• Dr Jarrod Gilbert is a sociologist at the University of Canterbury and the lead researcher at Independent Research Solutions. He is an award-winning writer who specialises in research with practical applications.
Late last year I picked up the phone to answer a call from a close friend. I answered with much gusto: Yo flea-face! Turns out it wasn't my close friend after all.
On the other end of the line was Department of Corrections Chief Executive Ray Smith. The several seconds that followed were those cringe-worthy ones that you hope one day you'll be able to forget, but that you tend to retell to friends over drinks.
After scrambling out of the awkward hole I'd dug myself, Smith and I discussed a couple of issues that he thought I might have some insight into. The conversation was actually part of an idea we had mulled over before: that being the desirability of Corrections and academics working more closely together.
That idea was formalised last Friday, when a new Academic Advisory Committee had its first meeting. The committee has formed to provide ideas at a difficult time.
After a brief period of stability, the New Zealand prison population has grown at a faster rate than any time in history, rising 21 per cent in the last three years.
The Department of Corrections has become the 12th largest organisation in New Zealand. There are 8,300 staff - a number big enough that there's always a likelihood one of them will stuff something up - and a client base of 10,300 in prison and 30,000 on community sentences, none of whom are happy to be customers.
Fifty-one per cent of prisoners are Maori. Among the 750 female prisoners, a muster growing faster than the overall population, Maori make up 56 per cent.
This growth has occurred despite Corrections setting the goal of reducing reoffending by 25 per cent by this year. They have fallen well short, but the effort should be applauded.
Firm goals allow us to judge what is being done well or otherwise. It's for this reason the Children's Commissioner, Judge Andrew Becroft, wants to set child poverty reduction targets - and the reason the government refuses to do so is because failure becomes obvious. It's an appalling lack of ambition and accountability.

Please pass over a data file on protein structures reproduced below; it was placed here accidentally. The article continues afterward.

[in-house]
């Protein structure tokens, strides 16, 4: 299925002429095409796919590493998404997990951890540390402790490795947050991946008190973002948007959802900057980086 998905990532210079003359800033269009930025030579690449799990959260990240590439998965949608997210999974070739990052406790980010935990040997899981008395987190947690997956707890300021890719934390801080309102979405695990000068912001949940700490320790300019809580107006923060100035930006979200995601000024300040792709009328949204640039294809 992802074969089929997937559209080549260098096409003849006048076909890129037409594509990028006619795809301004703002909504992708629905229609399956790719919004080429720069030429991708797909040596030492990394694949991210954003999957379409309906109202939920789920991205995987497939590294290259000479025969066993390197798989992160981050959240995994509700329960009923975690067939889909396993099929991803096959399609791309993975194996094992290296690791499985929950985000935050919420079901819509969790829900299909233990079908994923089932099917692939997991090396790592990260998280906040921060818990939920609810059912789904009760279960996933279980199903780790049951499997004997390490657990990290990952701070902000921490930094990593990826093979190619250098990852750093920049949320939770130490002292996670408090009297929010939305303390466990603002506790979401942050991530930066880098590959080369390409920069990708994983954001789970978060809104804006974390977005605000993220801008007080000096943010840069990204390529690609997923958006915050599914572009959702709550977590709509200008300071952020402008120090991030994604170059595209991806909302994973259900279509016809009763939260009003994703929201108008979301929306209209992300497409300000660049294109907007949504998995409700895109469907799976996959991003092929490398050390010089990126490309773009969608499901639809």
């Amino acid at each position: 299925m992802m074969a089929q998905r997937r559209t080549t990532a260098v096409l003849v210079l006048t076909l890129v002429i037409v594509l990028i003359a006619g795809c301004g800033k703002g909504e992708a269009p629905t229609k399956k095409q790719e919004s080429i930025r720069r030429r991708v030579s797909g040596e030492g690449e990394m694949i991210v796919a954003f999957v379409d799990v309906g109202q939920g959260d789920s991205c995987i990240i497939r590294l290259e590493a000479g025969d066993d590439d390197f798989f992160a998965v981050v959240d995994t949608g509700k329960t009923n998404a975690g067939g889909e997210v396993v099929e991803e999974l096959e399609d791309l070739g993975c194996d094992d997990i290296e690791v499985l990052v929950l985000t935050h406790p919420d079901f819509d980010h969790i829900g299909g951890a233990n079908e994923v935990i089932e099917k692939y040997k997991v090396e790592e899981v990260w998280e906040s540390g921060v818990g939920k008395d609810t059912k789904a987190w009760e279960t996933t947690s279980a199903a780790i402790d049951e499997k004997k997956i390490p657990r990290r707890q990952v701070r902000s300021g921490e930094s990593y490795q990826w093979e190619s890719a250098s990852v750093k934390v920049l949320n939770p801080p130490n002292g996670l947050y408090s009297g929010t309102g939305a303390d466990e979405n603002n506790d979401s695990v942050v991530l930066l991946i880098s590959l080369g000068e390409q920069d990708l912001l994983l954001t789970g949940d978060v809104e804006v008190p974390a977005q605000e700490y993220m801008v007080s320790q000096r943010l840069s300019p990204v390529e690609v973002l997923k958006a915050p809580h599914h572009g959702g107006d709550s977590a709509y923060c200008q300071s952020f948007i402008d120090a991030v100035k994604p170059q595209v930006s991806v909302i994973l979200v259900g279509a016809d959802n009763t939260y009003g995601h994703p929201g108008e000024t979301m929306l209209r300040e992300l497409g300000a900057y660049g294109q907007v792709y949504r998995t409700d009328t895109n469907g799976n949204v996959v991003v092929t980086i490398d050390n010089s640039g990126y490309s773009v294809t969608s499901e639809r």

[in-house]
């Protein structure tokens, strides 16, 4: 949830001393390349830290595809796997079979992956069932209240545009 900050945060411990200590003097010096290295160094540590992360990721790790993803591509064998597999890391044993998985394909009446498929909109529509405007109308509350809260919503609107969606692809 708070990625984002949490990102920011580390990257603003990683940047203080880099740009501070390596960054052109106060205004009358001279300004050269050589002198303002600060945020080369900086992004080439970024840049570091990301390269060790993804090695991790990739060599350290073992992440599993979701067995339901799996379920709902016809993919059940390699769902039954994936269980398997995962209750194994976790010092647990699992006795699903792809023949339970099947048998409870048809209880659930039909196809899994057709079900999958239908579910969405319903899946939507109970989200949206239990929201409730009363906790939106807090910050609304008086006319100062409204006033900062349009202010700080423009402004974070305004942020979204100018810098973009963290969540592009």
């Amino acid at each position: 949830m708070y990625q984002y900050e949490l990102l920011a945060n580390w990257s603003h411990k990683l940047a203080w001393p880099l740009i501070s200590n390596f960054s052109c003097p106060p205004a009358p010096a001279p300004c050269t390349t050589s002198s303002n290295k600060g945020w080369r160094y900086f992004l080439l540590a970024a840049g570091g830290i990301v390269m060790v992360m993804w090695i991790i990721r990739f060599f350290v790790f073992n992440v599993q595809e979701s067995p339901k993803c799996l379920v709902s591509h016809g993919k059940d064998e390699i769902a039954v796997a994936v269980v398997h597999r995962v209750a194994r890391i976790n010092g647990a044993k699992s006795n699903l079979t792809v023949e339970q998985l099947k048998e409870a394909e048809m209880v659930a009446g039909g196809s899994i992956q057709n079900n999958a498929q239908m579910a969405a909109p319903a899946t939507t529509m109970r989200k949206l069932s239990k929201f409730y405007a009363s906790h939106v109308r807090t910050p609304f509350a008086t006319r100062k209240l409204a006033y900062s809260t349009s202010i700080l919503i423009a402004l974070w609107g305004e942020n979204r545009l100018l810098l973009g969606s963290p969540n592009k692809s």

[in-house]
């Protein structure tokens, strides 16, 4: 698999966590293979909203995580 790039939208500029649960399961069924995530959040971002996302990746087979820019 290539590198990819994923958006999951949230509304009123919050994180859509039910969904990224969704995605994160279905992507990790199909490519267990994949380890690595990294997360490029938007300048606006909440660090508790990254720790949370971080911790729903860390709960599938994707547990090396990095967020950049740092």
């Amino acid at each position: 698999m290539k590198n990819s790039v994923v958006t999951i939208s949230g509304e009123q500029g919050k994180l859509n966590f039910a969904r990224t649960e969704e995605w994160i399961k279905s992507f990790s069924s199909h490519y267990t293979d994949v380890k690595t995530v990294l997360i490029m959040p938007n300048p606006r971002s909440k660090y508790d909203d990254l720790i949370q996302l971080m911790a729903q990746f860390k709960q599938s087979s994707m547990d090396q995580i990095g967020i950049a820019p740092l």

That's not to say Corrections isn't above criticism either: one of the academics on Friday described our role as that of a "critical friend" reserving the right to poke the stick at the department when needed. Critical friend is a pretty good job description for academics generally, and this new committee sees one of its tasks as engaging with the public to help them navigate the often tricky waters of law and order.
Few subjects bring out the worst in politicians than discussions on crime. Recently Hone Harawira said he wanted to bring in the death penalty for Chinese drug dealers, and in doing so demonstrated that racism isn't simply the domain of the majority ethnic group.
The Department of Corrections has become the 12th largest organisation in New Zealand.
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Given Maori are overrepresented in crime, Harawira is clearly hoping that what's good enough for the goose isn't for the gander and that such calls aren't made against Maori.
Our indigenous people have never fared well by the hangman's noose. The first person hanged in New Zealand was Maori and one of the last, the young and simple Edward Te Whiu, was a case so tragic and painful it contributed to the death penalty being repealed.
Harawira's buffoonery has largely been ignored as one might the tantrum of a child, but it almost certainly won't be idiocy in isolation as the election nears.
Let's be clear, increasing prison numbers are often not related to increases in criminal offending (overall crime rates are down since the 1990s, but there has been some recent increases in violence), but rather because of political decisions.
Increases in our prison population have been impacted by at least two such causes. The first is a reverse onus for bail, which has seen the remand population expand to be almost a third of our prison population. The second is the toughening up of parole.
Fifteen years ago parole-eligible prisoners spent 52 per cent of their sentence inside and the rest on parole, now that figure is 78 per cent. In other words the flow into the prison pipeline has increased, while the flow out has been restricted. The result is an expansion in the middle.
These may well be the policies that the country wants, and that's fine, but debates around them tend to be emotional, often exploit false pretences, and rarely comment on the consequences, economic or otherwise. Across the board we need to be more sophisticated in our conversations. And too often that's not assisted by short-sighted political discussion and sensational media reporting. I hope members of this committee can help with that.
Indeed, greater links with academics should generally be encouraged; it's a resource of people who can and should be assisting with the country's important issues. So I make this a call to other forward-thinking leaders to engage with academia to better advance significant initiatives. And of course no self-respecting academic should answer those calls with anything other than, Yo flea-face!